Q&A: Kyrgyzstan's ethnic violence
Fighting between ethnic Kyrgyz and Uzbeks in southern Kyrgyzstan has left at least 200 people dead, officials say. However the country's interim leader says the death toll could be as high as 2,000.
The UN says some 400,000 people have been displaced, with thousands of Uzbeks fleeing across the border to Uzbekistan.
The BBC looks at the background to the events.
What triggered the violence?
Tensions have been high in the area since President Kurmanbek Bakiyev was ousted in an uprising on 7 April 2010. His stronghold in the south became the centre of instability.
Among the Kyrgyz population, pro-Bakiyev elements organised resistance to the interim government by seizing government offices and taking officials hostage. The sizeable Uzbek community displayed sympathy to the new government in Bishkek.
As Roza Otunbayeva, the interim president, struggled to control the south, well-established criminal elements and drug dealers exploited the power vacuum. The communal violence was sparked by a clash between Kyrgyz and Uzbek gangs in the southern city of Osh.
It soon turned into street fighting among youths. Fuelled by rumours of atrocities on either side, angry mobs from other towns and villages arrived in Osh, forcing large numbers of ethnic Uzbeks to flee.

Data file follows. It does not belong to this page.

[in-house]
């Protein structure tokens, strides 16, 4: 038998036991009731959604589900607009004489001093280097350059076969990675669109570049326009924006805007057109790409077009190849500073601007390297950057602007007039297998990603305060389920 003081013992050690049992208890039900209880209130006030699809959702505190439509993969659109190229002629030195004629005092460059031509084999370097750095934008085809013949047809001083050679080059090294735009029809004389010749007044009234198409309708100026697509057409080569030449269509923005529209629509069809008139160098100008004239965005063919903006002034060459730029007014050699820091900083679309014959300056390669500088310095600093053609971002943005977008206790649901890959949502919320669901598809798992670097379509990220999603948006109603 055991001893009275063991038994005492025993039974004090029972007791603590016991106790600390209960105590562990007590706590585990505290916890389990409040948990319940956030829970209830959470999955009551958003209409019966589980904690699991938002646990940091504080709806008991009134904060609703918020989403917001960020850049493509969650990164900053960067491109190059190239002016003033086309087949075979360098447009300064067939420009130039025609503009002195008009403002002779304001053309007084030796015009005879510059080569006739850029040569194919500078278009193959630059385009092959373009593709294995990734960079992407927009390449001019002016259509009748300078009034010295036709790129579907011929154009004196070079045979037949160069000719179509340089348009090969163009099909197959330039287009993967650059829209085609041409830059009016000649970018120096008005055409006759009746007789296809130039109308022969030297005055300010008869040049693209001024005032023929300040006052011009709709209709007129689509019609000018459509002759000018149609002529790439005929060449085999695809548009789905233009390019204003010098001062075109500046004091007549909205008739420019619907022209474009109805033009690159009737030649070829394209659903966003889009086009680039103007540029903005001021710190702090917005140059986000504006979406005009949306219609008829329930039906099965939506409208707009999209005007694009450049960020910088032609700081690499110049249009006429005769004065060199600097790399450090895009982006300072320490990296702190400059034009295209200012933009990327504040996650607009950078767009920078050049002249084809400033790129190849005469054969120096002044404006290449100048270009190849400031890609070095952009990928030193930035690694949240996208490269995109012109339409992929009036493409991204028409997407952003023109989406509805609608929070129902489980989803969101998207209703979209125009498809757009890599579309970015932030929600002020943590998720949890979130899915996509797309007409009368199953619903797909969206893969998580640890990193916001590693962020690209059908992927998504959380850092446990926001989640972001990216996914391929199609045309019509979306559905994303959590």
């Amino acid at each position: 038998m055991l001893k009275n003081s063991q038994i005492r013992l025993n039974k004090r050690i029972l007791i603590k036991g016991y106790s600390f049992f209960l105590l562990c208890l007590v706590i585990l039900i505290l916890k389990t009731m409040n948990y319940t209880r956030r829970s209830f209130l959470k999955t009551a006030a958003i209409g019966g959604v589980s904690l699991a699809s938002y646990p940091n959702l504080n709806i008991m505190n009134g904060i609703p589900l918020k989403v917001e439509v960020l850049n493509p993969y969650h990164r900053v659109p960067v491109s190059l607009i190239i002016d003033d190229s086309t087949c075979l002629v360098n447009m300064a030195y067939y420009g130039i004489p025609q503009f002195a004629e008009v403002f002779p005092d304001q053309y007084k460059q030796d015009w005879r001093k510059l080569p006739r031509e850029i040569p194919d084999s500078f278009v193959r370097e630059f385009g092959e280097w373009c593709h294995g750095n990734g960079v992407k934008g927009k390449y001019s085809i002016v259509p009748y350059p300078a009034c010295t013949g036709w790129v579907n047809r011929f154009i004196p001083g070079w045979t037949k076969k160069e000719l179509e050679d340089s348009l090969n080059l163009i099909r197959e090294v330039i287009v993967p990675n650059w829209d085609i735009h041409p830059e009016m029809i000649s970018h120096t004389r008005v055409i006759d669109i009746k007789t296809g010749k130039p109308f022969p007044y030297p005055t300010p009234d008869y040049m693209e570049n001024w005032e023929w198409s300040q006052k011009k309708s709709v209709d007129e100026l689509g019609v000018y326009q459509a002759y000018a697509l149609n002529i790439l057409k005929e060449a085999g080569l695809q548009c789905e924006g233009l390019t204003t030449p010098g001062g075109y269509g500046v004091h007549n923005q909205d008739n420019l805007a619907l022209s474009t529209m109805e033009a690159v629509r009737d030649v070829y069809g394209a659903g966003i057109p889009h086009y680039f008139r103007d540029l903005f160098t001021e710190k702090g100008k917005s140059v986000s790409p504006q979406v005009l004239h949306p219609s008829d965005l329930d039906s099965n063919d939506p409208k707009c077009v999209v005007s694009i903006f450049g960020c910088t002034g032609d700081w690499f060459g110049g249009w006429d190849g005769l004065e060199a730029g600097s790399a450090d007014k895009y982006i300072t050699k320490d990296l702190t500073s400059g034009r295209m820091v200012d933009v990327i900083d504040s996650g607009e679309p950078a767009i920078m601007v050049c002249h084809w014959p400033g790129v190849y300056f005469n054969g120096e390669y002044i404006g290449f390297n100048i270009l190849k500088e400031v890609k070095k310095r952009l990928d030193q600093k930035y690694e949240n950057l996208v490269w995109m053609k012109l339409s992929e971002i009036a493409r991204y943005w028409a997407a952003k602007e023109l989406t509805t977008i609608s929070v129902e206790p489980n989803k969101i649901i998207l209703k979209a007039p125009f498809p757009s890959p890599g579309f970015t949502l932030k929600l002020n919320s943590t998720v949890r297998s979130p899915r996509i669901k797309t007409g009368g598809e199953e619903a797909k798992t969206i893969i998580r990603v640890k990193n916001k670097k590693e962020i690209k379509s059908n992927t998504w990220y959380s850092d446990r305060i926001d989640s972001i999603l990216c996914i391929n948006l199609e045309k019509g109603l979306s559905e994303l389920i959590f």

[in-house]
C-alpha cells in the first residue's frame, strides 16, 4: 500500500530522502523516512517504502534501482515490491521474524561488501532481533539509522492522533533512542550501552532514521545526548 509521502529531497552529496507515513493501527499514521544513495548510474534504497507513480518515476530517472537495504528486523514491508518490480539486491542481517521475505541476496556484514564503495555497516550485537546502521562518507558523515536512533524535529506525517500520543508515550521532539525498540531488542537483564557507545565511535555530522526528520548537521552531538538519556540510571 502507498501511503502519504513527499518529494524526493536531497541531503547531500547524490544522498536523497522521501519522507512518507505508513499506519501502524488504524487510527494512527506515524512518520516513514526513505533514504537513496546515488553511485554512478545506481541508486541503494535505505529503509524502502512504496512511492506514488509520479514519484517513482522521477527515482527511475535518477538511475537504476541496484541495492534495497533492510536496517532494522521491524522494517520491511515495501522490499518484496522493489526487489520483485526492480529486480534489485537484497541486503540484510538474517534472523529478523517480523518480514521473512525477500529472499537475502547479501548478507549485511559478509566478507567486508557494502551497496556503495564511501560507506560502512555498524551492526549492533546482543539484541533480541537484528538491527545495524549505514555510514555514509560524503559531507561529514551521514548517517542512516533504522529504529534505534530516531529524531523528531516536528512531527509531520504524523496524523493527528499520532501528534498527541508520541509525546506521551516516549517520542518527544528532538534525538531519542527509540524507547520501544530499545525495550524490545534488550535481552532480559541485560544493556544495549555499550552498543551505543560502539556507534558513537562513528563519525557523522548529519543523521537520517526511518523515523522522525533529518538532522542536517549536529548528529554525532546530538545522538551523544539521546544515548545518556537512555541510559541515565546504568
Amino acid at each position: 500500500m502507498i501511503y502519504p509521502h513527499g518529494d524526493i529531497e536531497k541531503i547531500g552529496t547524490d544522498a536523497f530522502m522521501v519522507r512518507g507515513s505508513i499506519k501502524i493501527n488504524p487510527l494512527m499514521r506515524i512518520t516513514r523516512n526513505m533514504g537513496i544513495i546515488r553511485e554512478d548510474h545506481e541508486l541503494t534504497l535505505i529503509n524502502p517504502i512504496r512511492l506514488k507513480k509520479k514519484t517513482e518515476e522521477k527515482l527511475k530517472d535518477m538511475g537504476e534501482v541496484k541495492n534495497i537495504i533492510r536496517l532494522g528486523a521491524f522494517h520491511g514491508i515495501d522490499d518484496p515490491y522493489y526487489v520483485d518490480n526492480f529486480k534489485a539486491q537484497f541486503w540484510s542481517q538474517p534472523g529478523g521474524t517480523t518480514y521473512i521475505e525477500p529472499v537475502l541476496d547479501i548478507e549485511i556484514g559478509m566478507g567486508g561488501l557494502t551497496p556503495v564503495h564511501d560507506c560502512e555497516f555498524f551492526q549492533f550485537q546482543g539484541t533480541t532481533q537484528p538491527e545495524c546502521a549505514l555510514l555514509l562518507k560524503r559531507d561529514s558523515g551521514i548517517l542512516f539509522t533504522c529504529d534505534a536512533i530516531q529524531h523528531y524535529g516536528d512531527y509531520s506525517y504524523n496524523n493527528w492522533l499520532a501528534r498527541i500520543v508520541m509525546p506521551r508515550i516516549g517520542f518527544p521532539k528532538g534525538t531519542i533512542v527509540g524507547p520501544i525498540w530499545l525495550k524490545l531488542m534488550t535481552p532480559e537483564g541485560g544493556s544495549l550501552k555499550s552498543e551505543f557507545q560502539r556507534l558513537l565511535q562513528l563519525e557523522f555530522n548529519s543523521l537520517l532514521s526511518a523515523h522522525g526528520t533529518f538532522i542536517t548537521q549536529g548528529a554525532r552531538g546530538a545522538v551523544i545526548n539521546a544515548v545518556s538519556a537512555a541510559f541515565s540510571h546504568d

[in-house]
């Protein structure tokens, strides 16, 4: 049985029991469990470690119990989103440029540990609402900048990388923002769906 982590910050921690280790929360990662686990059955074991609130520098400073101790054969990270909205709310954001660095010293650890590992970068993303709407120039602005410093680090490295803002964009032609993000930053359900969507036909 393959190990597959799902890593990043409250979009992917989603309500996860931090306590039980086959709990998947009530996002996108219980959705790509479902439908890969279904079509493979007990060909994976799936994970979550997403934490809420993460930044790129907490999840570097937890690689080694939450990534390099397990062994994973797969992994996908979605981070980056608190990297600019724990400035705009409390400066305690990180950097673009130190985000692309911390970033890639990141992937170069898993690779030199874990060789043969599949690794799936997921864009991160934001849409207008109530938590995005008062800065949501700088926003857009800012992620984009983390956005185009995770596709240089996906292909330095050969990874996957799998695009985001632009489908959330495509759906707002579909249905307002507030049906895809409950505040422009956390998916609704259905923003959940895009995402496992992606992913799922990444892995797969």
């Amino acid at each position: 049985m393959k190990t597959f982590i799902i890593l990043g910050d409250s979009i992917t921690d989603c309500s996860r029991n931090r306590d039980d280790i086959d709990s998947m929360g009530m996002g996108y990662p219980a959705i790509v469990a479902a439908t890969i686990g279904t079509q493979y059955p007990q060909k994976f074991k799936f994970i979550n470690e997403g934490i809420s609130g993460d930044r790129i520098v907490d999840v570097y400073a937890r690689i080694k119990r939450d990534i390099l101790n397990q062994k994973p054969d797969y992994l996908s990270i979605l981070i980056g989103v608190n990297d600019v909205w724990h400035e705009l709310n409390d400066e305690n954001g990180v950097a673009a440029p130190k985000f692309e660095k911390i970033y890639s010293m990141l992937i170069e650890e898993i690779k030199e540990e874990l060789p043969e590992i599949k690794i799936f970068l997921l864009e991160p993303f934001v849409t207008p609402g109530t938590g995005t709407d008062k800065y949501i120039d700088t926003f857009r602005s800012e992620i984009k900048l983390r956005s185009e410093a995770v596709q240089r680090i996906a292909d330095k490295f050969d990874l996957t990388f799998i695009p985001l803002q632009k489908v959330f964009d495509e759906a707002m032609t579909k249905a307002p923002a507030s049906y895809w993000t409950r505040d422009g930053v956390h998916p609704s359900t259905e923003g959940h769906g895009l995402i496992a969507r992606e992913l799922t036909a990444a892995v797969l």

Are there longer-term causes?
Osh is situated in a fertile plain known as the Fergana Valley. The valley was divided among three Soviet republics.
After the fall of the Soviet Union, these became independent republics, with minority populations and enclaves in separate countries with international border crossings.
The last serious outbreak of ethnic disturbance was put down by Soviet troops in 1990. Since then, the Kyrgyz part of the Fergana Valley has become a magnet for increasing trade with neighbouring countries, a thriving market for cheap Chinese goods and the centre of illicit drugs from Afghanistan on their way to the world markets.
Successive Kyrgyz governments failed to deal with growing corruption and crime there. Collapsing infrastructure and widespread poverty contributed to deep public resentment.
The Fergana Valley is an area of largely devout Muslims as well as the recruiting ground for Islamist movements.
The minority Uzbek population makes up 15% of Kyrgyzstan's five million people. In Osh, Uzbeks are in the minority. In some areas of the Fergana Valley, they outnumber the Kyrgyz population.
Many local Kyrgyz fear the Uzbeks want to grab Kyrgyz lands and join Uzbekistan. This seems to be a significant factor in the violence of recent weeks.
Does the interim government have much control?
The provisional government of Roza Otunbayeva has struggled to keep control of the southern region, where pro-Bakiyev elements continue to have considerable influence.
With the outbreak of ethnic violence, the government declared emergency rule in the south but failed to establish law and order.
Ms Otunbayeva's appeal to Russia to send troops was widely seen as evidence of the government's inability to deal with the situation.
The interim government has sent a volunteer force to the south and granted shoot-to-kill powers to its security forces.